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4-473 To General Joseph W. Stilwell, August 3, 1944

   
Publisher: The Johns Hopkins University Press
Date: August 3, 1944

Subject: World War II


To General Joseph W. Stilwell

August 3, 1944 Radio No. WAR-75342 Washington, D.C.

Top Secret

Personal for Sultan to General Stilwell for his eyes only from General Marshall.1

A decision regarding your new assignment has not yet been taken. As matters now stand, the President in reply to the Generalissimo’s message replying to the President’s initial proposal regarding you, stated he considered it highly important that action be taken immediately on your assignment. As to the Generalissimo’s expressed desire that the President designate some individual to act as the President’s personal representative between you and the Generalissimo, presumably in a superior status to you, the President stated that he would consider the matter. The Generalissimo has not replied, therefore no action is being taken and I assume that the Generalissimo is waiting for a nomination from the President. The President is on tour.2

It would be extremely difficult for you to function if a Presidential representative were present who ostensibly would be senior to you in his advice to the Generalissimo. Nevertheless there is the possibility that in order to meet the Generalissimo’s proposal on this point, which was also stated at length to Mr. Wallace,3 the President may not only delay in taking further action, but probably will end by designating some such individual in some such capacity. In order to precipitate a decision and also to lay the ground for a workable arrangement for you, the thought has occurred to us here that in view of the President’s past use of General Hurley in the Middle East, and of Hurley’s admiration for you and his previous contact with you and the Generalissimo in China, we might propose to the President that he designate General Hurley as his personal representative, without defining his authority and with the understanding here to Hurley that his job was to facilitate your relations with the Generalissimo. Hurley is persistently as well as suavely highly efficient. I am inclined to think that he could pour more oil on the troubled waters out there to your advantage than any other individual that might be selected. He is a hard worker. What would you think of some such arrangement as this? No move will be made here without getting your reaction. But the more I think of Hurley the more I am impressed with the idea that he is what you, at least in the past, have very much needed.4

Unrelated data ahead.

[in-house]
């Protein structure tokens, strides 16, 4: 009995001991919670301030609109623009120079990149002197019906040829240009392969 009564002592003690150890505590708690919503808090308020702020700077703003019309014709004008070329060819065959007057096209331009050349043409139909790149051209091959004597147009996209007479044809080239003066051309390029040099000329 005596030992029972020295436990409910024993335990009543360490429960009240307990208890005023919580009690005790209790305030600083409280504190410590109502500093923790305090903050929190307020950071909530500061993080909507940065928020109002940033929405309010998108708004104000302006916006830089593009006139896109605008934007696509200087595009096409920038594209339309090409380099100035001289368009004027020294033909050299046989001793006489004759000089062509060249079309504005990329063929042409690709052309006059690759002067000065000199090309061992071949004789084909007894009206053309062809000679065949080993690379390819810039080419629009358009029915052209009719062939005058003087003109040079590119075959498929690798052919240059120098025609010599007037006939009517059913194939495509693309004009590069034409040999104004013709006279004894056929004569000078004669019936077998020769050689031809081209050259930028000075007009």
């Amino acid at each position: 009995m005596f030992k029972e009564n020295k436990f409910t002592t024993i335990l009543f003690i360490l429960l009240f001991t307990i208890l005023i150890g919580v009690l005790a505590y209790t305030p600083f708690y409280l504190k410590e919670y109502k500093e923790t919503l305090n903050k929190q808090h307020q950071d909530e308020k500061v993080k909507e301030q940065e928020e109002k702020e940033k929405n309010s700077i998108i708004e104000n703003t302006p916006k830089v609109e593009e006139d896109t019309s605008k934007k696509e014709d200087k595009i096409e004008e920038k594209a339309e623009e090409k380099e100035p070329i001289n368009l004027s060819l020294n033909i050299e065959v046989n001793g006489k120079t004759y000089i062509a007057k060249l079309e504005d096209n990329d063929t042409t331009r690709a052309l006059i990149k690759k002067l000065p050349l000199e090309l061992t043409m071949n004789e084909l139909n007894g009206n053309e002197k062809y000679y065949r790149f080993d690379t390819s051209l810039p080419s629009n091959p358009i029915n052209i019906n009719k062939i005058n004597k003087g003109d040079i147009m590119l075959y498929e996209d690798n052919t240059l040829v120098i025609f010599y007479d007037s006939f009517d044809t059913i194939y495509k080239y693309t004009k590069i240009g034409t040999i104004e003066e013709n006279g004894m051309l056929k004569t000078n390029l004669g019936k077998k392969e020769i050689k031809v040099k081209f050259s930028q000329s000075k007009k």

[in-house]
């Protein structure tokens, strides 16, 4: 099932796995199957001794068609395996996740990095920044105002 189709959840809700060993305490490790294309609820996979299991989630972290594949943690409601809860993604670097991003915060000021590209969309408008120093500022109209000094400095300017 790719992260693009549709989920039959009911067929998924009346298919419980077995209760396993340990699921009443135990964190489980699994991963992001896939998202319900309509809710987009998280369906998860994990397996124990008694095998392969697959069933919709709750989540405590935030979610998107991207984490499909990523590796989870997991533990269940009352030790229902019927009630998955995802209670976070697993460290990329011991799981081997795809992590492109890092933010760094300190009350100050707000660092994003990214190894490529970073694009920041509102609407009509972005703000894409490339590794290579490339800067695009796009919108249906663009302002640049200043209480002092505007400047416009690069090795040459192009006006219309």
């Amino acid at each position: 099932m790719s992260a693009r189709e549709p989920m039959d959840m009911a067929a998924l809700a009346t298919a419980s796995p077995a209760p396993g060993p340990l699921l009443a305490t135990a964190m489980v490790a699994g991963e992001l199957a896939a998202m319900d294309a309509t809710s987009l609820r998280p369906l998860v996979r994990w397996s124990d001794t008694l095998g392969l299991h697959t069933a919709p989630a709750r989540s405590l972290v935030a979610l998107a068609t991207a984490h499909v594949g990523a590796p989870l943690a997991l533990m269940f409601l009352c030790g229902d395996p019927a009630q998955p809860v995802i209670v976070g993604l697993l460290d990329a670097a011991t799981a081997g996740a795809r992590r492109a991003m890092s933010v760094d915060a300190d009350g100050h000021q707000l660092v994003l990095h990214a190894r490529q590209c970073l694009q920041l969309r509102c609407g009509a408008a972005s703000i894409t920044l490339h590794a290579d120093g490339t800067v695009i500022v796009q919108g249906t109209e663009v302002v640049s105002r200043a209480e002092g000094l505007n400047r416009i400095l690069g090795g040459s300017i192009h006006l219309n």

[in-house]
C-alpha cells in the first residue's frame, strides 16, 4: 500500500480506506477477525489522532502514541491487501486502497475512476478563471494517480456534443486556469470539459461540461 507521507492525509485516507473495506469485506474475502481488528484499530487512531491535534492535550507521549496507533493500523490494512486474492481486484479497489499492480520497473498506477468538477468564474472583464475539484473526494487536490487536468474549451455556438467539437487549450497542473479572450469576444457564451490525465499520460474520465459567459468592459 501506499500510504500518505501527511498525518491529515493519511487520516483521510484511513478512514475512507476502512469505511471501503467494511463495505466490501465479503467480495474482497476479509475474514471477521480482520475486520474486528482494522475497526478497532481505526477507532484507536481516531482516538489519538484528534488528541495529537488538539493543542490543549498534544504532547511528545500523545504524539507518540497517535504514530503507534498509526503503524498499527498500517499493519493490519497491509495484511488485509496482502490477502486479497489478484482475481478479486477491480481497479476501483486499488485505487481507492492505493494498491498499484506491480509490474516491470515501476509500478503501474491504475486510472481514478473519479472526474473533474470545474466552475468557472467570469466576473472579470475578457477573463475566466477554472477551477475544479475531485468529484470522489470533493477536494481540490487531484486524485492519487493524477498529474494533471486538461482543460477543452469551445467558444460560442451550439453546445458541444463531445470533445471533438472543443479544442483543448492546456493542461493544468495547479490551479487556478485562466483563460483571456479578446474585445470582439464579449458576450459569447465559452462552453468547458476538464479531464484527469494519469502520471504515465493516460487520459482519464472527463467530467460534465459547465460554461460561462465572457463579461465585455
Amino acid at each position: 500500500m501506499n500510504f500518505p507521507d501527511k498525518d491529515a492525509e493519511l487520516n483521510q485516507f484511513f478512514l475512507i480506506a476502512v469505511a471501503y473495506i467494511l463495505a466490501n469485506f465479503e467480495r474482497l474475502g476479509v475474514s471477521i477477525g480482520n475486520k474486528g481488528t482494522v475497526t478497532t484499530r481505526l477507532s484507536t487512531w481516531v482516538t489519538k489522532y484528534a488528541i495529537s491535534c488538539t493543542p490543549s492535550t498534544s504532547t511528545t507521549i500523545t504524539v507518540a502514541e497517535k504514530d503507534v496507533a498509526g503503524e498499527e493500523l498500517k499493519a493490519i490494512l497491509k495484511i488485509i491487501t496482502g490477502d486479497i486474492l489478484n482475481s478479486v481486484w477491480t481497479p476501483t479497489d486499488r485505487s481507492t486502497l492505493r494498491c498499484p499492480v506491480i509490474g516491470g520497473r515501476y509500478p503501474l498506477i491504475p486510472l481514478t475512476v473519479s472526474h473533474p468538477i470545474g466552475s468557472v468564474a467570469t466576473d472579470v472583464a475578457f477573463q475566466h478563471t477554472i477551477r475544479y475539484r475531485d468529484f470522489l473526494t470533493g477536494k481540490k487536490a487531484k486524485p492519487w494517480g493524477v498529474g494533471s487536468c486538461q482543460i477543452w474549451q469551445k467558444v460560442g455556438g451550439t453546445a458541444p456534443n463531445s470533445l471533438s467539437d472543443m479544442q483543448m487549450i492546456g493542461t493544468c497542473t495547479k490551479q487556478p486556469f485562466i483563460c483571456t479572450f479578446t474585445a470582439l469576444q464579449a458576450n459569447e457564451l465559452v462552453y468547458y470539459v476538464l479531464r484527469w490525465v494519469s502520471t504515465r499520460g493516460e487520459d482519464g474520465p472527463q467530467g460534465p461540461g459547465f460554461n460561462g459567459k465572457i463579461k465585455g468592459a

Document Copy Text Source: George C. Marshall Papers, Pentagon Office Collection, Selected Materials, George C. Marshall Research Library, Lexington, Virginia.

Document Format: Typed radio message.

1. Major General Daniel I. Sultan was deputy commander of the China-Burma-India theater and was at theater headquarters in New Delhi, India.

2. Concerning Stilwell’s status and the possibility of appointing a personal representative, see Memorandum for the President from the U.S. Chiefs of Staff, July 4, 1944, Papers of George Catlett Marshall, #4-434 [4: 503-6], and note 2, Marshall to Stilwell, July 7, 1944, #4-439 [4: 509-10].

3. Concerning Vice-President Henry A. Wallace’s trip to China, see note 1, Marshall to Stilwell, July 1, 1944, Papers of George Catlett Marshall, #4-431 [4: 501].

4. Stimson had talked with Marshall on August 3 and praised his handling of the question in July of Stilwell’s role in China. “I also told him that I had talked with McCloy about getting an adequate job for Pat Hurley. Apparently this put a thought into his [Marshall’s] mind and late in the afternoon he read me a telegram that he was drafting to Stilwell asking whether the appointment of Pat Hurley as the President’s representative in Chungking would be agreeable to him. On thinking it over, my own impression was that it was a very fortunate suggestion on Marshall’s part. Hurley is loyal, intelligent and extremely energetic and all of those qualities are tremendously needed at the present moment in Chungking. He is the only man that either Marshall or I could think of to revolutionize the situation of backbiting and recrimination and stalemate that has been surrounding poor Stilwell. At the same time Hurley is extremely pleasant and diplomatic in his manner and will offset Stilwell’s acidness. The only danger that I see a possibility of is that he may try to `hustle the East’ a little too hard, for he is a fast traveler and will find it hard to reconcile himself to China’s ways.” (August 3, 1944, Yale/H. L. Stimson Papers [Diary, 48:7].)

Stilwell replied with a pun on his well-known nickname of “Vinegar Joe”: “I would welcome the help of your candidate. It takes oil as well as vinegar to make good French Dressing.” (Stilwell to Marshall, Radio No. TST-5 13, August 5, 1943, NA/RG 165 [OPD, TS Message File (CM-IN-3986)].)

Recommended Citation: ThePapers of George Catlett Marshall, ed.Larry I. Bland and Sharon Ritenour Stevens(Lexington, Va.: The George C. Marshall Foundation, 1981- ). Electronic version based on The Papers of George Catlett Marshall, vol. 4, “Aggressive and Determined Leadership,” June 1, 1943-December 31, 1944 (Baltimore and London: The Johns Hopkins University Press, 1996), pp. 544-545.

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